Battling Time and Ignorance: Mario Rizzo at 70

Last week my friend and colleague Mario Rizzo, a scholar central to the revival of  contemporary Austrian economics, turned 70. This occasion prompted a spontaneous outpouring of praise for his work, as well as messages of gratitude for his support of students and fellow academics over his decades as an intrepid professor with his home firmly at NYU. They are collected over at ThinkMarkets. Jeffrey Tucker has written an excellent summary of Mario’s intellectual contributions at the American Institute for Economic Research. Below is a segment of my birthday message:

In my home, the United Kingdom, classical liberal thought has until recently been virtually unheard within much of academia. As a student and think-tank researcher ravenous for liberal approaches to public policy, I gorged on Mario’s blog posts from ThinkMarkets. Together with Marginal Revolution and Cafe Hayek, ThinkMarkets was a critical lifeline for me facing an intellectual world dominated by various visions of authoritarianism and only slightly more benign variants of paternalism.

Thanks to Mario’s selfless contributions to the revival of Austrian economics, that intellectual world is changing, even in the UK. His co-founding of the Society for the Development of Austrian Economics and hosting the Program on the Foundations of the Market Economy at NYU has provided support and inspiration for countless young scholars.

I am very fortunate to be among that multitude.

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Open Access Gary Becker papers, and a couple of thoughtful links on him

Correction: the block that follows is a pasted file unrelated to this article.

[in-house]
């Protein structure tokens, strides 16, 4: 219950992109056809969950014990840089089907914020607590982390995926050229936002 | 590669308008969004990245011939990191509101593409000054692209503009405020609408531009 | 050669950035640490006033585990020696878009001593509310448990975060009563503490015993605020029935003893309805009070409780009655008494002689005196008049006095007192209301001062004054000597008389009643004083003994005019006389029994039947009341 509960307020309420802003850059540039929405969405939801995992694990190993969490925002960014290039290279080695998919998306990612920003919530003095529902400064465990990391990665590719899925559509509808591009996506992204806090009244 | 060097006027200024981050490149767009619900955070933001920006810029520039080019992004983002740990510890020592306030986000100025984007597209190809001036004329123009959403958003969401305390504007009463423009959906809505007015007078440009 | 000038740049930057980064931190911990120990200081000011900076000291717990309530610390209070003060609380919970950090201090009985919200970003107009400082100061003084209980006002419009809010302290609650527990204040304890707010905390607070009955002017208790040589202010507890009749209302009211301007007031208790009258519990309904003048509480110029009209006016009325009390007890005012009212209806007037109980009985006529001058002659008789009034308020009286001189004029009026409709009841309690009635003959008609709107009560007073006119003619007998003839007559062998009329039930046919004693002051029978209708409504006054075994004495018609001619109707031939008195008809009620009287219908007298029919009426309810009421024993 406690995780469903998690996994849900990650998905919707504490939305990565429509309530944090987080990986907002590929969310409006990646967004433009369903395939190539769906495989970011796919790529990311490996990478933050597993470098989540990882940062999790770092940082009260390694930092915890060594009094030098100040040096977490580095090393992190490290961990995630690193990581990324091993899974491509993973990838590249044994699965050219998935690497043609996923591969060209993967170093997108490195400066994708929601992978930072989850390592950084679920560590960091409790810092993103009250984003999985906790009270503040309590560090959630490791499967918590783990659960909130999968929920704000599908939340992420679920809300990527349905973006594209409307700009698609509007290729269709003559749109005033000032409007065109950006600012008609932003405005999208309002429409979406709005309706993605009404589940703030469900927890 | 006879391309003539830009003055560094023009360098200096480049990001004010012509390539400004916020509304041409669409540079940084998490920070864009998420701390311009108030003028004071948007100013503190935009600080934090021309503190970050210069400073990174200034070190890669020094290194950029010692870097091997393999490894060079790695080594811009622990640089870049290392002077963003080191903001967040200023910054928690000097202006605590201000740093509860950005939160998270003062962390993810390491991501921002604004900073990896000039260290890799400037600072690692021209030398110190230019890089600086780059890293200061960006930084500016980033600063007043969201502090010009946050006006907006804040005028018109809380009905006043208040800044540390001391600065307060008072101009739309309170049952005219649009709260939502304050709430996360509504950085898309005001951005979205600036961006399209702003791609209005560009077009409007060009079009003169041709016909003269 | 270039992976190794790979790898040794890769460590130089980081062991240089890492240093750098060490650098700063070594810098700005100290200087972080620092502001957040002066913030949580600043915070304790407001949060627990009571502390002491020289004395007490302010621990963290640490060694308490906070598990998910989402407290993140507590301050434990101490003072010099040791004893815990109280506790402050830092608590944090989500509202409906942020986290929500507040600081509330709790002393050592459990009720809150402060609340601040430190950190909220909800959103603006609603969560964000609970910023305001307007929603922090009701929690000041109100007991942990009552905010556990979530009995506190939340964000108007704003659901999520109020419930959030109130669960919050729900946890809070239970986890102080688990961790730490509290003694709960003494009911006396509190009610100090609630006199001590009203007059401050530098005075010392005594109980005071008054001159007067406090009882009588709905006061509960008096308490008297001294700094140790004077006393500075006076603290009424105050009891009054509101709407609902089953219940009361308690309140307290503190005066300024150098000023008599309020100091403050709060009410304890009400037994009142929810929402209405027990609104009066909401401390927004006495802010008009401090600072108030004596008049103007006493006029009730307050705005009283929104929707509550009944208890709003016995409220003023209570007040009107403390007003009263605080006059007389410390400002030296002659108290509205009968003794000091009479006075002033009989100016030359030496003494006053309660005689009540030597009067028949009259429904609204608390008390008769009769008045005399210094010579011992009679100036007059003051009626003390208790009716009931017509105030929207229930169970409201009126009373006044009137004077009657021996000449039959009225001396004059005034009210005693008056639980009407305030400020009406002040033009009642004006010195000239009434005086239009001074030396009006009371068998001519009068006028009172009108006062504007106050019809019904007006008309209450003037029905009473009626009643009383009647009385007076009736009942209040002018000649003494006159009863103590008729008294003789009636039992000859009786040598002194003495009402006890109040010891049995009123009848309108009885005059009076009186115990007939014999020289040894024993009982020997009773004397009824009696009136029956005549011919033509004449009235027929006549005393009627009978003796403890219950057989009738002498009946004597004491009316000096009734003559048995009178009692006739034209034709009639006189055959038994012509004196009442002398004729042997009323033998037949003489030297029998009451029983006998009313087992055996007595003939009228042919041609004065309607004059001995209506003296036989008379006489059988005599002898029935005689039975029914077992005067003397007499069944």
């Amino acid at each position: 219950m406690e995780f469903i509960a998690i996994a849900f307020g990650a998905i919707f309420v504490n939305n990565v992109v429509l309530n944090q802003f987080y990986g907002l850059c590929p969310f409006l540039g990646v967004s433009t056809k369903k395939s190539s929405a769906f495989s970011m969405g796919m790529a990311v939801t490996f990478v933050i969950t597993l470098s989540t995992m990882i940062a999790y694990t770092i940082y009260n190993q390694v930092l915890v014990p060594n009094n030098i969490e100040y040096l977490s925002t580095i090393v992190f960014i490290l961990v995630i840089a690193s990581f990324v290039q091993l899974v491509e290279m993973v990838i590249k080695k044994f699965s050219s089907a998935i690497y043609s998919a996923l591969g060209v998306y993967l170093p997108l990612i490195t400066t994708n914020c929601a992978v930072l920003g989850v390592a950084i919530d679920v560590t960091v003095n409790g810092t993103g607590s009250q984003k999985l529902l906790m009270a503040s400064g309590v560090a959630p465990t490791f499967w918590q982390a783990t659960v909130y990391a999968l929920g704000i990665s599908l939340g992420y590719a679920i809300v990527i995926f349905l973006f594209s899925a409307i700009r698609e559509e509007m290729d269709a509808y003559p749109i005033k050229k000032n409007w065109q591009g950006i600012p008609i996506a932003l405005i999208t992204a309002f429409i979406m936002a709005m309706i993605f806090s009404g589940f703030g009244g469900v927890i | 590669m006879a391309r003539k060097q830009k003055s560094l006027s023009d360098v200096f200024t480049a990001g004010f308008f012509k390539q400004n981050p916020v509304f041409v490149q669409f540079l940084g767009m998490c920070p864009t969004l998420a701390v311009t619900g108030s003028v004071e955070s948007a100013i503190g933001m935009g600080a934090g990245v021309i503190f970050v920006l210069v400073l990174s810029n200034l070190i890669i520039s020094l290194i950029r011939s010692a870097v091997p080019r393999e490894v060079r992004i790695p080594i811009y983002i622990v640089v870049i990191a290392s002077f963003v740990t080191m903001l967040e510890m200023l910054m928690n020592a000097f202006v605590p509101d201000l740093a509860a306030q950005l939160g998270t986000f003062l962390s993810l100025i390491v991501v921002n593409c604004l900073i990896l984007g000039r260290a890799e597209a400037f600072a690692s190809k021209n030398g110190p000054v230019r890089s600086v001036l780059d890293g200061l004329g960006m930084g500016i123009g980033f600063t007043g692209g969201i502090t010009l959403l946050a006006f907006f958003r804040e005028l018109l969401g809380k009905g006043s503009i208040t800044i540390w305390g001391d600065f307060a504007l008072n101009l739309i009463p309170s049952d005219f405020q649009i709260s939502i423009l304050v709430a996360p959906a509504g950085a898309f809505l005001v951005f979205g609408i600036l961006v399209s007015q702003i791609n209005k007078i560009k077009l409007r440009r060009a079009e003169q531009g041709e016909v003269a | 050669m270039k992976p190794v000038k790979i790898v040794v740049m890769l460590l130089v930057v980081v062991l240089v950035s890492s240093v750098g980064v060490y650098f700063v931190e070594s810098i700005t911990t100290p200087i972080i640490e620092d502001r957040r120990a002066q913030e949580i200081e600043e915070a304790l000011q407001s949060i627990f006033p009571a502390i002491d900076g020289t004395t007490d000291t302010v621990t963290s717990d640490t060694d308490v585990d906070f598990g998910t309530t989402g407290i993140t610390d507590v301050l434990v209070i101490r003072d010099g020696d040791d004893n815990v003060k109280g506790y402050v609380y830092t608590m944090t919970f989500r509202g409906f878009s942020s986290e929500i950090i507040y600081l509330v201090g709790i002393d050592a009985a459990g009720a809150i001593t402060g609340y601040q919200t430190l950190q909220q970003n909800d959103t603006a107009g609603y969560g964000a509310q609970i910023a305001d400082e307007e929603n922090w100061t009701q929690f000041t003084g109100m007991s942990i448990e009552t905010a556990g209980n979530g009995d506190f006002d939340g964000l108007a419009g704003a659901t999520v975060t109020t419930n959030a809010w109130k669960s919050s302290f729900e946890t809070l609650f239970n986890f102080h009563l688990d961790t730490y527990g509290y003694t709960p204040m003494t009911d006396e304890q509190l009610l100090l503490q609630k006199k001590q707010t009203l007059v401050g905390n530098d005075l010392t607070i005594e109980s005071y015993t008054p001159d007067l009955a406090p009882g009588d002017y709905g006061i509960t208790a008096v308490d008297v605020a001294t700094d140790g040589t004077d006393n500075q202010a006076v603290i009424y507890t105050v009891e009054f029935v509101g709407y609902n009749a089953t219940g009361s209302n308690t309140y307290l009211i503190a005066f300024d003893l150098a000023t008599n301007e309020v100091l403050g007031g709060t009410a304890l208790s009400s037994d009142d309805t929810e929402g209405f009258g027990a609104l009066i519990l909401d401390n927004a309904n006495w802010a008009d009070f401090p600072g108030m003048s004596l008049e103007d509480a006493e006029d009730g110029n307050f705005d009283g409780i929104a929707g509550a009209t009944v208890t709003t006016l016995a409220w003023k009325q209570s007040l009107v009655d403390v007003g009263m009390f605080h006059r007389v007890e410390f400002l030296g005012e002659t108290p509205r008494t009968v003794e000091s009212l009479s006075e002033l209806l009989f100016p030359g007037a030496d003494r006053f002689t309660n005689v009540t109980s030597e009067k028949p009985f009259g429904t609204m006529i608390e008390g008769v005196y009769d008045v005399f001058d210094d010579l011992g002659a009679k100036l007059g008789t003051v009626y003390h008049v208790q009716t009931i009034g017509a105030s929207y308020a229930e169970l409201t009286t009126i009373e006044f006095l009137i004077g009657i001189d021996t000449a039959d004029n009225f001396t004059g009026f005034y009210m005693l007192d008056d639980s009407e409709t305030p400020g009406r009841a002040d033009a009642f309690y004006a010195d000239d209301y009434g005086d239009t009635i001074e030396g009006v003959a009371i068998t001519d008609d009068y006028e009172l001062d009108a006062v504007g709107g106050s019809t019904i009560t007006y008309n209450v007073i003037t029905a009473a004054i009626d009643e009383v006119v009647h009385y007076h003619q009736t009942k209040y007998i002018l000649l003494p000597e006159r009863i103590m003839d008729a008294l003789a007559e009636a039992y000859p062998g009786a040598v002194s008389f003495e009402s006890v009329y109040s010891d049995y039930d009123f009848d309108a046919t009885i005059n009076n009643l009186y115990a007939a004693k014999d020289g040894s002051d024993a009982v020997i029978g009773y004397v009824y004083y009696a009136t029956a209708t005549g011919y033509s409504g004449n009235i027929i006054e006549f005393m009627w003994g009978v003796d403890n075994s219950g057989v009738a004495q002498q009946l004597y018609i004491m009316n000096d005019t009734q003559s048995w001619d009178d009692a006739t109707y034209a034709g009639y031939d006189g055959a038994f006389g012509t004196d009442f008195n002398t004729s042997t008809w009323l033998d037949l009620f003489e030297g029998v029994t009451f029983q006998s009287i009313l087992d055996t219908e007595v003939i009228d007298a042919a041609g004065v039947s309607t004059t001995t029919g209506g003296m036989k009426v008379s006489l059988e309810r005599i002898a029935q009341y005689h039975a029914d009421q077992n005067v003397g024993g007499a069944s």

Nobel Prize-winning economist Gary Becker died Saturday. For those of you who don’t know about his work, go here. For the rest of you, economist Tyler Cowen has compiled a great list of articles by Becker that you can read:

    1. Irrational Behavior and Economic Theory.”  Can the theorems of economics survive the assumption of irrational behavior? (hint: yes)
    2. Altruism, Egoism, and Genetic Fitness: Economics and Sociobiology.”  The title says it all, from 1976.
    3. A Note on Restaurant Pricing and Other Examples of Social Influence on Price.”  Why don’t successful restaurants just raise the prices for Saturday night seatings?
    4. The Quantity and Quality of Life and the Evolution of World Inequality” (with Philipson and Soares).  The causes and importance of converging lifespans.
    5. Competition and Democracy.“  From 1958, but most people still ignore this basic point about why government very often does not improve on market outcomes.
    6. The Challenge of Immigration: A Radical Solution.”  Auction off the right to enter this country.

Cowen also linked to sociologist Kieran Healy’s fascinating take on Michel Foucault’s thoughts about Gary Becker’s work over at Crooked Timber (and here is a pdf of Becker on Foucault on Becker).

And economist Mario Rizzo shares some short thoughts about Becker’s work in relation to the Austrian School of Economics (Becker is associated with the Chicago School of Economics). Rizzo’s account of the early 1960s debate on rationality between Becker and Kirzner is worth a look.

Update: Here is Gary Becker’s 1992 Nobel Prize lecture (pdf)